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'Wrong type of trees' in Europe increased global warming

 
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Mark



Joined: 13 Dec 2007
Posts: 691
Location: NW England

PostPosted: Mon Feb 08, 2016 3:24 pm    Post subject: 'Wrong type of trees' in Europe increased global warming Reply with quote

http://www.bbc.co.uk/news/science-environment-35496350

The assumption that planting new forests helps limit climate change has been challenged by a new study. Researchers found that in Europe, trees grown since 1750 have actually increased global warming. The scientists believe that replacing broadleaved species with conifers is a key reason for the negative climate impact. Conifers like pines and spruce are generally darker and absorb more heat than species such as oak and birch. The authors believe the work has implications for current efforts to limit rising temperatures through mass tree planting.

Management issues
Europe's green canopy was dramatically thinned between 1750 and 1850, when the forested area diminished by 190,000 sq km. Ironically the greater use of fossil fuels, particularly coal, slowed the timber rush, and from 1850 to the present day, Europe's forests grew by some 386,000 sq km and now cover 10% more land than before the industrial revolution. However, the form and content of these new woods differed considerably from what went before. In the distant past, these forests ran wild - but in the modern world, some 85% of Europe's trees are managed by humans. And over the past 150 years, foresters have adopted a scientific approach to woodlands - planting faster growing, more commercially valuable trees such as a Scots pine and Norway spruce. The rapid re-forestation of great swathes of Europe has generally been seen as a good thing due to the trees' ability to soak up carbon, something that has become particularly relevant in recent decades. But the new study questions the positive impact of all these new trees on the climate. The research team reconstructed 250 years of forest management history in Europe - and found that the way forests are controlled by humans can lead to far less carbon being stored than would have been the case when nature was in charge.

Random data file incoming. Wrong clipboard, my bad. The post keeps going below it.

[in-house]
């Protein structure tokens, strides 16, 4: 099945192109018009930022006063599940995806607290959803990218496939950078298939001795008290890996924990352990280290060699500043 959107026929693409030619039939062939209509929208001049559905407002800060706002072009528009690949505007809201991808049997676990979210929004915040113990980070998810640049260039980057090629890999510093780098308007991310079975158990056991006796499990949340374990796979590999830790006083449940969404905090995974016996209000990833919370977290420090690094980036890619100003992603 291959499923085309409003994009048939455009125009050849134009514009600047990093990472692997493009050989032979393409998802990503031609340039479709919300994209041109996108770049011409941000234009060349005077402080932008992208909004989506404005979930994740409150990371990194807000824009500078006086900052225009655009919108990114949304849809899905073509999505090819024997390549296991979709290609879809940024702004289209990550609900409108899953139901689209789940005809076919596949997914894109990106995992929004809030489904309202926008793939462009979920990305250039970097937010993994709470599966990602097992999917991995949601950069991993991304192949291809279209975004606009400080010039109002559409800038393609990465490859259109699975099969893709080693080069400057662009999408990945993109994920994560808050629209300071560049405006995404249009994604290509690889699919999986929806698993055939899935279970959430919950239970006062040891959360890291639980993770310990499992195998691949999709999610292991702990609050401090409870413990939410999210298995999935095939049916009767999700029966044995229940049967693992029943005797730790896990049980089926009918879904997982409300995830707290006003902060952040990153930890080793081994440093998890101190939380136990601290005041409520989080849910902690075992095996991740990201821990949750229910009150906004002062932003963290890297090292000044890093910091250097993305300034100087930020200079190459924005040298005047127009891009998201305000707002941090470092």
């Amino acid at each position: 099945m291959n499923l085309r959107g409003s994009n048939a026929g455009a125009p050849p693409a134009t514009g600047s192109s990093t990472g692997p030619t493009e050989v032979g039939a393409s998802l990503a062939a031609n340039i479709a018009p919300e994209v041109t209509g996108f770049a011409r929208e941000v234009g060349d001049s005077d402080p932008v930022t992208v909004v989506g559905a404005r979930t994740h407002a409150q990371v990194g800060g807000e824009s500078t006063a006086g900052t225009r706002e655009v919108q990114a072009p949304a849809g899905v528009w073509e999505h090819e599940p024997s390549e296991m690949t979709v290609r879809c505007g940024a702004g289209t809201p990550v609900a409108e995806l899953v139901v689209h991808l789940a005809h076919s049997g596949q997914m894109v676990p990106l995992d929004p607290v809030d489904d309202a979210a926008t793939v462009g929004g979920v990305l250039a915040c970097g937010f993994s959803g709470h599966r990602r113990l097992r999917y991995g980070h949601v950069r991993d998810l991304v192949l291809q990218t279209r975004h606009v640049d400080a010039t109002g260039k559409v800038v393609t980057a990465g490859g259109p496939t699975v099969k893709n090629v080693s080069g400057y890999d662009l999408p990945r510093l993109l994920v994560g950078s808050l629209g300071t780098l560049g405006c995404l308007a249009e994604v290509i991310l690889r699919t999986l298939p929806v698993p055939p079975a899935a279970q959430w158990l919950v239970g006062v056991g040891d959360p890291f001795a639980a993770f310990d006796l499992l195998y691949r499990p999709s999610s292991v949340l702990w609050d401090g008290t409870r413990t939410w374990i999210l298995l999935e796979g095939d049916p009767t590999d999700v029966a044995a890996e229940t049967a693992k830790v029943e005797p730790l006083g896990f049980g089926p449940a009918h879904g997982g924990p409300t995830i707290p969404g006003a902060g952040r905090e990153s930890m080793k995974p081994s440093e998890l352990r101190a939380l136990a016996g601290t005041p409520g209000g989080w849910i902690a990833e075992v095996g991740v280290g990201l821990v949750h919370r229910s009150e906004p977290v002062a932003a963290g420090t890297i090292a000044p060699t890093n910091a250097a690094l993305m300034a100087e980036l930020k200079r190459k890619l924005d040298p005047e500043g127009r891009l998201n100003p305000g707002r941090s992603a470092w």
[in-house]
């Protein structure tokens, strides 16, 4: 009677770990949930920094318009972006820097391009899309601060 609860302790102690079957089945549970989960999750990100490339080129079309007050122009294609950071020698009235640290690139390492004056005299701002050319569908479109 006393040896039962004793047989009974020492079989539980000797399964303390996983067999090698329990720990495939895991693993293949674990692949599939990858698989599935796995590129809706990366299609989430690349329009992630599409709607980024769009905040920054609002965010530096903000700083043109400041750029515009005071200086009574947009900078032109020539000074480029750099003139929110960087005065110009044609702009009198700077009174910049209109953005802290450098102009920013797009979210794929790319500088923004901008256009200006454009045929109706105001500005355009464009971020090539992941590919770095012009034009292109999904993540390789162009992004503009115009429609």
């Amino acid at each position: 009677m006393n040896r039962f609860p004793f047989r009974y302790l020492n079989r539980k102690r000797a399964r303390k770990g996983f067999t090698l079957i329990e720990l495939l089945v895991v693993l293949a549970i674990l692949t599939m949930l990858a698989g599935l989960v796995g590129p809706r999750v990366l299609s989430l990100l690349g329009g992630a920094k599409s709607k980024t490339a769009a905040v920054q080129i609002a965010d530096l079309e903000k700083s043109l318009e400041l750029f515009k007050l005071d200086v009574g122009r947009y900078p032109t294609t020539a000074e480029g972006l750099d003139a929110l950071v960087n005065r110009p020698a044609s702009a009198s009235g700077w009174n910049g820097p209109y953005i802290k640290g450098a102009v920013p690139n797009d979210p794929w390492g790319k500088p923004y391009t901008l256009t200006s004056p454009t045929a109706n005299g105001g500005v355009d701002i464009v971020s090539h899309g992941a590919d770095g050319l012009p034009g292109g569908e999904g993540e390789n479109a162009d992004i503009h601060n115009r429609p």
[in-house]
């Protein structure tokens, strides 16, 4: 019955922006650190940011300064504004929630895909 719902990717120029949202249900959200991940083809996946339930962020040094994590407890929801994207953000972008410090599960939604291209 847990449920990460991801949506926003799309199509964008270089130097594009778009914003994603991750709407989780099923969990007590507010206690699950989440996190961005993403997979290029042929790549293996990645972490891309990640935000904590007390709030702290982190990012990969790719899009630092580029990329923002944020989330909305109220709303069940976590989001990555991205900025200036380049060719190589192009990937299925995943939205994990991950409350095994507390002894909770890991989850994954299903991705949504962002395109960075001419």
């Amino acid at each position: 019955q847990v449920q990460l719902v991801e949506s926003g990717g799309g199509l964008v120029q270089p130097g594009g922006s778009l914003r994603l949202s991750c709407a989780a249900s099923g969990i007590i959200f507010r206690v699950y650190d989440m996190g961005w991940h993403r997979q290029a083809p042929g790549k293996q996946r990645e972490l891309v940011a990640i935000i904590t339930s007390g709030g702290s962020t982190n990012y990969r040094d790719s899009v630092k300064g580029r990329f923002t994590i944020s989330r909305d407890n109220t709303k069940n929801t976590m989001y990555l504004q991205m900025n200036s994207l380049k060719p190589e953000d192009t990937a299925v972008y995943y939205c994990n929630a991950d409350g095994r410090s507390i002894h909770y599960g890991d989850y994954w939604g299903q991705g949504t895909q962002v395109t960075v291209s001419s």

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emordnilap



Joined: 05 Sep 2007
Posts: 13022
Location: way out west

PostPosted: Tue Feb 09, 2016 5:56 pm    Post subject: Reply with quote

I would have thought (in my non-scientific way) that the heat they absorb was not that much of an issue. Surely it's more about taking the carbon out of carbon dioxide to form their bulk? In which case, acreage isn't worth a lot as a measure: tonnage is more relevant.
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The human appears to have no idea what its ideal diet should be; has self-inflicted diet-related diseases; causes extensive environmental destruction through basic food production & creates pathogenic infestations that widely infect its food supply.
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